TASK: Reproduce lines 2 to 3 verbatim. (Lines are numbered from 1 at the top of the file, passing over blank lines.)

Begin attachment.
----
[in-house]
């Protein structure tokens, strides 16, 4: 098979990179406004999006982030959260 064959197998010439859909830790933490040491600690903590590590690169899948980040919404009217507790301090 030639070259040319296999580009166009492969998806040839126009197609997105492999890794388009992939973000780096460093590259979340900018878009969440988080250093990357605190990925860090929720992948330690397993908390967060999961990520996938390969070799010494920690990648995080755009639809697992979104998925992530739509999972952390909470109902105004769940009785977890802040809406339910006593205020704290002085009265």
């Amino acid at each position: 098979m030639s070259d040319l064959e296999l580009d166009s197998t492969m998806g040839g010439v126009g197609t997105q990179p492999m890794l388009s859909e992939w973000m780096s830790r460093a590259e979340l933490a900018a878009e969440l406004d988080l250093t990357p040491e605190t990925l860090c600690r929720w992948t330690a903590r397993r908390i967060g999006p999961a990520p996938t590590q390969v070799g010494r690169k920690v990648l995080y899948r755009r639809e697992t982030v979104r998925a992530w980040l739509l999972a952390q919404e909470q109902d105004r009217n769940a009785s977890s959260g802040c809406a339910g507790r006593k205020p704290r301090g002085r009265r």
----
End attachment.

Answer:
């Protein structure tokens, strides 16, 4: 098979990179406004999006982030959260 064959197998010439859909830790933490040491600690903590590590690169899948980040919404009217507790301090 030639070259040319296999580009166009492969998806040839126009197609997105492999890794388009992939973000780096460093590259979340900018878009969440988080250093990357605190990925860090929720992948330690397993908390967060999961990520996938390969070799010494920690990648995080755009639809697992979104998925992530739509999972952390909470109902105004769940009785977890802040809406339910006593205020704290002085009265």
């Amino acid at each position: 098979m030639s070259d040319l064959e296999l580009d166009s197998t492969m998806g040839g010439v126009g197609t997105q990179p492999m890794l388009s859909e992939w973000m780096s830790r460093a590259e979340l933490a900018a878009e969440l406004d988080l250093t990357p040491e605190t990925l860090c600690r929720w992948t330690a903590r397993r908390i967060g999006p999961a990520p996938t590590q390969v070799g010494r690169k920690v990648l995080y899948r755009r639809e697992t982030v979104r998925a992530w980040l739509l999972a952390q919404e909470q109902d105004r009217n769940a009785s977890s959260g802040c809406a339910g507790r006593k205020p704290r301090g002085r009265r």